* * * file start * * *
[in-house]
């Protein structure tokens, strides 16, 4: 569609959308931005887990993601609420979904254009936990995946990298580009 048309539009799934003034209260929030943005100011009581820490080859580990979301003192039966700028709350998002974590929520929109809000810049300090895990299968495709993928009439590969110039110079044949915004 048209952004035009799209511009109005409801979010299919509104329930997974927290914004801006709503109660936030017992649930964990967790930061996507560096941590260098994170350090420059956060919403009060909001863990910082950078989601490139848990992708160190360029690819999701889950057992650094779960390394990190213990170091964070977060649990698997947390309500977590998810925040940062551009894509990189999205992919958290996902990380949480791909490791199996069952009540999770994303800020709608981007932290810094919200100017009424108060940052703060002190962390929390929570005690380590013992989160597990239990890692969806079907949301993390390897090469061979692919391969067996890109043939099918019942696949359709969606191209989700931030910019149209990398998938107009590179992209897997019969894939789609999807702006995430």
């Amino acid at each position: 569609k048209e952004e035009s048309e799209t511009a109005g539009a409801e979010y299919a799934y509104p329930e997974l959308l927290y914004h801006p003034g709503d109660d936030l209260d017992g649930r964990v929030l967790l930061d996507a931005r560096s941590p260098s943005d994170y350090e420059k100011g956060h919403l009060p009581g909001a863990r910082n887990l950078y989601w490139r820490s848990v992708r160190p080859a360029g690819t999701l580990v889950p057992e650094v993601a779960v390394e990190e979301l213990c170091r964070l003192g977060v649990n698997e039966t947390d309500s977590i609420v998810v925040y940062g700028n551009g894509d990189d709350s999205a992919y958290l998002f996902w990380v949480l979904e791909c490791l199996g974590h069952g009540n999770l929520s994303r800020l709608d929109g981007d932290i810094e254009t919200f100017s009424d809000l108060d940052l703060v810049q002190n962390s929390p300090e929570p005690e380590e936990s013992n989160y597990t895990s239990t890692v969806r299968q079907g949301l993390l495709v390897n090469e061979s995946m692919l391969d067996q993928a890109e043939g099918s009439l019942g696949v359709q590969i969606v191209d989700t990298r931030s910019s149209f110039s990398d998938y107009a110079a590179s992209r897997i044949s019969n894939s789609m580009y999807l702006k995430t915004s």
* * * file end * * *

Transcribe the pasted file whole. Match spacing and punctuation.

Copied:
[in-house]
């Protein structure tokens, strides 16, 4: 569609959308931005887990993601609420979904254009936990995946990298580009 048309539009799934003034209260929030943005100011009581820490080859580990979301003192039966700028709350998002974590929520929109809000810049300090895990299968495709993928009439590969110039110079044949915004 048209952004035009799209511009109005409801979010299919509104329930997974927290914004801006709503109660936030017992649930964990967790930061996507560096941590260098994170350090420059956060919403009060909001863990910082950078989601490139848990992708160190360029690819999701889950057992650094779960390394990190213990170091964070977060649990698997947390309500977590998810925040940062551009894509990189999205992919958290996902990380949480791909490791199996069952009540999770994303800020709608981007932290810094919200100017009424108060940052703060002190962390929390929570005690380590013992989160597990239990890692969806079907949301993390390897090469061979692919391969067996890109043939099918019942696949359709969606191209989700931030910019149209990398998938107009590179992209897997019969894939789609999807702006995430």
């Amino acid at each position: 569609k048209e952004e035009s048309e799209t511009a109005g539009a409801e979010y299919a799934y509104p329930e997974l959308l927290y914004h801006p003034g709503d109660d936030l209260d017992g649930r964990v929030l967790l930061d996507a931005r560096s941590p260098s943005d994170y350090e420059k100011g956060h919403l009060p009581g909001a863990r910082n887990l950078y989601w490139r820490s848990v992708r160190p080859a360029g690819t999701l580990v889950p057992e650094v993601a779960v390394e990190e979301l213990c170091r964070l003192g977060v649990n698997e039966t947390d309500s977590i609420v998810v925040y940062g700028n551009g894509d990189d709350s999205a992919y958290l998002f996902w990380v949480l979904e791909c490791l199996g974590h069952g009540n999770l929520s994303r800020l709608d929109g981007d932290i810094e254009t919200f100017s009424d809000l108060d940052l703060v810049q002190n962390s929390p300090e929570p005690e380590e936990s013992n989160y597990t895990s239990t890692v969806r299968q079907g949301l993390l495709v390897n090469e061979s995946m692919l391969d067996q993928a890109e043939g099918s009439l019942g696949v359709q590969i969606v191209d989700t990298r931030s910019s149209f110039s990398d998938y107009a110079a590179s992209r897997i044949s019969n894939s789609m580009y999807l702006k995430t915004s």